Poorest, Most Marginalized ‘Bear the Brunt’ as Air Pollution Kills Eight Million Per Year
Nine out of every 10 people on the planet are now breathing polluted air, and eight million die each year of pollution-related disease, even though many more countries around the world are finally taking action, reports the Pan American Health Organization (PAHO), citing data from the World Health Organization (WHO).
“Air pollution threatens us all, but the poorest and most marginalized people bear the brunt of the burden,” said WHO Director-General Dr. Tedros Adhanom Ghebreyesus.
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PAHO based its release on the WHO’s newly-updated global database on air quality, which tracks annual mean concentrations of fine particulates of heart- and lung-damaging pollutants like black carbon, sulphates, and nitrates along with common indoor air pollutants. “Ambient air pollution alone caused some 4.2 million deaths in 2016,” the WHO notes, while toxins released from cooking over open fires or inefficient stoves “caused an estimated 3.8 million deaths in the same period.”
The global agency “has been monitoring household air pollution for more than a decade, and while the rate of access to clean fuels and technologies is increasing everywhere, improvements are not even keeping pace with population growth in many parts of the world, particularly in sub-Saharan Africa,” the PAHO release states.
The new data shows that “more than 90% of air pollution-related deaths occur in low- and middle-income countries, mainly in Asia and Africa, followed by low- and middle-income countries of the Eastern Mediterranean region, Europe, and the Americas.” By contrast, “in general, ambient air pollution levels are lowest in high-income countries, particularly in Europe, the Americas, and the Western Pacific.”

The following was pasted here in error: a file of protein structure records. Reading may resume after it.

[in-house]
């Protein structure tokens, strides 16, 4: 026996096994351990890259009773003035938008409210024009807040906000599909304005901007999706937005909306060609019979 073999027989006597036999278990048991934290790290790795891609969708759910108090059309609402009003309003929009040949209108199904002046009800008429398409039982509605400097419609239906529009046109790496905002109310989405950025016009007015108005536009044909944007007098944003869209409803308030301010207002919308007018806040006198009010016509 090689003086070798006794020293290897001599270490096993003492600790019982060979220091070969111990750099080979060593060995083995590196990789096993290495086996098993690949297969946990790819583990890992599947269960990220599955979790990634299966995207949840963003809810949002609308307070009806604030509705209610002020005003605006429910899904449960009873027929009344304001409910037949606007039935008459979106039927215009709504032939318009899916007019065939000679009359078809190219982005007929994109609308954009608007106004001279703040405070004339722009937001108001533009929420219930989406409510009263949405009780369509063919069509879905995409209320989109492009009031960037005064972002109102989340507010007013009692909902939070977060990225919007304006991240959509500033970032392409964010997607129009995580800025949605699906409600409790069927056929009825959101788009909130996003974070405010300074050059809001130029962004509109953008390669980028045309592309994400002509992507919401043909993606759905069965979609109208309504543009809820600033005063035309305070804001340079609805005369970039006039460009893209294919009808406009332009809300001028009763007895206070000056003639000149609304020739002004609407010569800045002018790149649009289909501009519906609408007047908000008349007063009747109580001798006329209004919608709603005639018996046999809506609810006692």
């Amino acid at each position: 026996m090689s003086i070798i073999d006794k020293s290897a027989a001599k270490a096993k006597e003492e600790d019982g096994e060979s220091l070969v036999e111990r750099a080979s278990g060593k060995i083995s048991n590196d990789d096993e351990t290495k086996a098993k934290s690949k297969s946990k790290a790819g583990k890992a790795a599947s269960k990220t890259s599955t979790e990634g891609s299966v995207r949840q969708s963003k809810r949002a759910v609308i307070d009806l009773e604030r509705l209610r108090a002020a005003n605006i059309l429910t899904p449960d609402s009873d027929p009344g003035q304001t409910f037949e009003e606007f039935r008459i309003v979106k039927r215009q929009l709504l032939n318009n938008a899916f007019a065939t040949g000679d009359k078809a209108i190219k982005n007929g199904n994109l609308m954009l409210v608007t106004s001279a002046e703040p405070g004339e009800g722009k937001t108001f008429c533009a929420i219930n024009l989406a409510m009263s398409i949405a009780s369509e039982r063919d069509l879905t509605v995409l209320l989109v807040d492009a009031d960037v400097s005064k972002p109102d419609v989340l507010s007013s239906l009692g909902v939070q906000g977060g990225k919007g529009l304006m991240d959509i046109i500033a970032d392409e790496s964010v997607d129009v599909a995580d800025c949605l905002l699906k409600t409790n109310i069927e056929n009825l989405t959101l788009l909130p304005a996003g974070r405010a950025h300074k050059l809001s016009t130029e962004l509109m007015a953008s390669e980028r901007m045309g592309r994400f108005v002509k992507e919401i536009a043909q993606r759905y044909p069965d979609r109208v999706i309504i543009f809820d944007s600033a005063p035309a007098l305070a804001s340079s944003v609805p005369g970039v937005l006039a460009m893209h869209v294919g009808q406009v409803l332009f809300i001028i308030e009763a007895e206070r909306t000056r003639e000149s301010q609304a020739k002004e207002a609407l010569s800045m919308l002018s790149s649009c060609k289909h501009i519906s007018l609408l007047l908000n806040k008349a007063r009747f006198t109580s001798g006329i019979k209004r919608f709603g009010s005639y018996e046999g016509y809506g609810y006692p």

While there has been a significant global increase in cities recording and sharing air pollution data with the WHO, signaling “an acceleration of political interest in this global public health challenge,” air pollution data is still severely lacking, especially in Africa and parts of the Western Pacific, said Dr. Maria Neira, Director of the WHO’s Department of Public Health, Social and Environmental Determinants of Health.
On the other hand, where governments are collecting data, serious efforts are being made to rein in air pollution. For example, “in just two years, India’s Pradhan Mantri Ujjwala Yojana Scheme has provided some 37 million women living below the poverty line with free LPG [liquid petroleum gas] connections to support them to switch to clean household energy use,” PAHO states.
A recent MIT study on the economic benefits of China’s crackdown on coal pollution makes clear that cleaner air means reduced health costs, which translates into more money in government coffers. Quartz writes that the MIT team, composed of atmospheric scientists as well as economists, considered four different scenarios in which China failed to rein in its emissions by continuing to burn coal beyond 2030, or reduced emission by 3%, 4%, or 5% per year. “Under the 3%, 4%, and 5% plans,” Quartz reports, “China could avoid 36,000, 94,000, and 160,000 pollution-related deaths, and save about US$138.4 billion, $339.5 billion, and $534.8 billion in related health care costs, respectively.”
Having adopted the 4% scenario as part of its commitment under the Paris agreement, China stands to “save $464.5 billion in health care costs, against an estimated $125 billion price tag to enact cleaner environmental policies,” the publication notes.